Wednesday, January 4, 2012

A Trucker Looks at 40

           I will be turning 40 shortly.  I do not feel that old.  I almost feel like these might be some of the best years of my life.  Sure my joints ache in the cold and my muscles are sore at the end of the day.  But alot of those pains are the results of years of hard work and harder play.  Some of my ails can easily be traced back to years of sports and some to the many hours of physical labor through all types of weather.  Other symptoms could be laid at the doorstep of fatigue, or burning the candle at both ends.  Still others could be attributed to the abuse I inflicted on my liver (and other organs), as well as my brain, through never-ending parties, probably most of my 20's & a good dose of 30's (the kids slowed me some towards the end).
          I can honestly say I hold no regrets.  I wear each scar proudly.  I bear each pain with a good sense of accomplishment.  I earned each and every one.  These aches have built me a family, founded a family farm, and gave me all I could ever ask for.  I know this aging body has a lot left in it and I fully intend to squeeze every last breath of life out of it before I am done.
          However, looking forward, I will not waste anymore energy on useless pursuits.  I refuse to sacrifice my pain for the ignorance of others.  My experiences were too hard won to be given lightly over to the undeserving.  I will keep this body strong for my growing daughters, and the trials (and bad dates and stupid boys) that lie ahead of them.  I will keep this mind sharp for the challenges of establishing a legacy for my family, both young and old.  I will keep my heart true for the love that stands the test of time beside me.  I will not go quietly into....anything.
           The years behind me are gone but the memories will linger for a long time, hopefully not just in my mind but in all those who were a part of those memories.  The years ahead are all memories in the making, and I fully intend to have them linger long after I have faded away.

Happy Birthday
To all the years ahead
and the memories that are on the horizon.


            The coming of a new year brings the avalanche of resolution suggestions.  Everywhere you turn is another advertisement, commercial, or article about what to do in the coming year.  It is time to diet.  It is time to save.  It is time to make changes at work, at home, in the world.  Their is a resolution around every corner just waiting for attention.  And as quickly as these resolutions are made is just how quickly we depart from them.  I am not one to make New Year's resolutions.  I never have been.  But this year is different and I am making one.  My resolution is to be realistic.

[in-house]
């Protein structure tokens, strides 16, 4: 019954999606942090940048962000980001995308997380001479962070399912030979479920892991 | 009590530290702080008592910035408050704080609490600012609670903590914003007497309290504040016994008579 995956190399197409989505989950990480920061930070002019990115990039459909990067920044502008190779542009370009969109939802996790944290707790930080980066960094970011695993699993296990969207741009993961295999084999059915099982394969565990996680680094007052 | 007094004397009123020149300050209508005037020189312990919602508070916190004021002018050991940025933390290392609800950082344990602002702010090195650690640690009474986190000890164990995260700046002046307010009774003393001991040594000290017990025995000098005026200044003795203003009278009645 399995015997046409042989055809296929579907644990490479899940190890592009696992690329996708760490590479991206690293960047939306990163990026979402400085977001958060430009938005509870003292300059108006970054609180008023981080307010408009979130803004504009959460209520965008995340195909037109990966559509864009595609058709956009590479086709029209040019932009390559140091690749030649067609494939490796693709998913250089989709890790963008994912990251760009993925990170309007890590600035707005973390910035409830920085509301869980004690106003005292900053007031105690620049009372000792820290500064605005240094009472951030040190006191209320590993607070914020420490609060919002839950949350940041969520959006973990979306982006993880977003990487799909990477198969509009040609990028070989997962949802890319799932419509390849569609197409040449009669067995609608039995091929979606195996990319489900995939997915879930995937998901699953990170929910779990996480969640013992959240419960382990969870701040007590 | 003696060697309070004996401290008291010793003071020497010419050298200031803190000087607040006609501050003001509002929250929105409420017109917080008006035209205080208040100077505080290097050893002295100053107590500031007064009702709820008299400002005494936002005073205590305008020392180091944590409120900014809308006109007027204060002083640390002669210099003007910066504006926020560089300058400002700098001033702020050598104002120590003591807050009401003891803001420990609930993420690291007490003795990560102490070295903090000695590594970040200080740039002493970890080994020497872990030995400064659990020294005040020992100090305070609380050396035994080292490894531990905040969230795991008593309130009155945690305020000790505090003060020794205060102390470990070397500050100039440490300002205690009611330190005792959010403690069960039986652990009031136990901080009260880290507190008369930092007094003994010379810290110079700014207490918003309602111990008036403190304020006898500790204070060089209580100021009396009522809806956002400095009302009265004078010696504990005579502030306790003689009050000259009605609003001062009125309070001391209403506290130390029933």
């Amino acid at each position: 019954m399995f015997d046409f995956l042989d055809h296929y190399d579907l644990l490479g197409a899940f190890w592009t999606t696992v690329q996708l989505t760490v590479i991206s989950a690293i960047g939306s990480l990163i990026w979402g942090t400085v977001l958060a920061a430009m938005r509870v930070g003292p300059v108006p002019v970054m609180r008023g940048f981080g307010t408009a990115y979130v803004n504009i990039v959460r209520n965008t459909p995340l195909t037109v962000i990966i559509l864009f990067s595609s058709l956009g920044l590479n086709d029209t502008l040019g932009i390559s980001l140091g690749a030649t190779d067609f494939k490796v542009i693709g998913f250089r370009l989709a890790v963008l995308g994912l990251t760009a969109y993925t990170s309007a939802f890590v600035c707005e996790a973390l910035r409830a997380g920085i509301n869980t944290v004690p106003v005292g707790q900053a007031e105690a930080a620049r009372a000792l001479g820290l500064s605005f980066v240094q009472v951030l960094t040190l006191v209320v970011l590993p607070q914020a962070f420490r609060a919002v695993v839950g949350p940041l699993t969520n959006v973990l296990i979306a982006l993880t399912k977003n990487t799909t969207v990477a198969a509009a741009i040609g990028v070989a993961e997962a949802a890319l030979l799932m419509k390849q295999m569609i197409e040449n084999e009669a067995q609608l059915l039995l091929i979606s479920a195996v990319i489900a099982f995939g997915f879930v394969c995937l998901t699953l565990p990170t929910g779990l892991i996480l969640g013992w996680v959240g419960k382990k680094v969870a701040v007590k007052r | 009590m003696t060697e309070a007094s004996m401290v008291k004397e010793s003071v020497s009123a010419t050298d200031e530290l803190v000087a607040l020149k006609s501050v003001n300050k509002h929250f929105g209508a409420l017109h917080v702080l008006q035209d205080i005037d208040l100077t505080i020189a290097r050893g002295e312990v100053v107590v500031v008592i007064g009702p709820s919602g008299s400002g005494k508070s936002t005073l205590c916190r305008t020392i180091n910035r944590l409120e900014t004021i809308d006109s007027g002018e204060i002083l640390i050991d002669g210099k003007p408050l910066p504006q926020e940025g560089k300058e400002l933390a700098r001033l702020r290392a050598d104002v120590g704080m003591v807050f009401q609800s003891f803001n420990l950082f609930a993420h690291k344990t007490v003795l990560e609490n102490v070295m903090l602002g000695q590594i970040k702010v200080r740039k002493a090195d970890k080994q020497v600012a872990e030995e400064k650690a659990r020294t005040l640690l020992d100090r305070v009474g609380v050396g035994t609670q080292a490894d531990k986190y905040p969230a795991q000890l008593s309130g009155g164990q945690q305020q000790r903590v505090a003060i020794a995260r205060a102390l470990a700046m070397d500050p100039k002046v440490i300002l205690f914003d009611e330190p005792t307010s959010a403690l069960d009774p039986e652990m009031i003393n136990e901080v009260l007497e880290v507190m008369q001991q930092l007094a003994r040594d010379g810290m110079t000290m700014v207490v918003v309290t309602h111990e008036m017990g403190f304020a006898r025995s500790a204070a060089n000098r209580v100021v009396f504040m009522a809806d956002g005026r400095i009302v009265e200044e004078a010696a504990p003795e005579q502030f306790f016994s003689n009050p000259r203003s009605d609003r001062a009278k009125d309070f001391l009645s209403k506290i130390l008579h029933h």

I am not going to diet.  I am "big boned" and perhaps too short for my size.  But I am not about to give up food and drink.  I'm being realistic.  I may try to be healthier and I will definitely increase my exercise but not at the expense of beer and wine and good, wholesome fired foods and pasta.  I have already traded up to EVOO for frying and bought an infra-red fryer, but I'm not dropping proteins, carbs, or anything else.  I refuse to set myself up for failure.
             Forget about saving.  The economy can tank.  The banks can collapse.  I will continue to work.  I will always find a way to provide for my family.  I will take on any task necessary in order to ensure their comfort.  But I will not forgo the occasional "night out" or the "one thing" the kids "want so bad" in order to put money in the institutions that are causing most of my economic agony.  I have never been a saver.  I am more of an indulger but I work damn hard for that indulgence.  I do not see myself sticking to a Scrooge's resolution.  It could only end in failure.
            I can not change anything about work.  It is a place of indifference.  The people are stuck in their small-minded way of thinking, each after their own selfish agenda.  Perhaps this is the sole reason we do not prosper?  It is not for me to figure out.  I have come to the stoic realization that if people wanted change, they would.  And so I have resolved to be realistic and not try to change anything but merely attend my station.
            And so I have made a resolution to do nothing, to change nothing, and, in doing so, fail at nothing.  In my attempt at keeping this resolution, I hope that the people around me realize my new indifference, my lack of ambition, and the general sucking of life effect they have had on me.  I hope they see my resignation and air of defeat as a sign of the dismal future ahead.  Hopefully, this realization brings about a small change, a glimmer of hope.  And if not, maybe everyone will just leave me alone to indulge my diet and continue being realistic.  I guess, it's a win-win.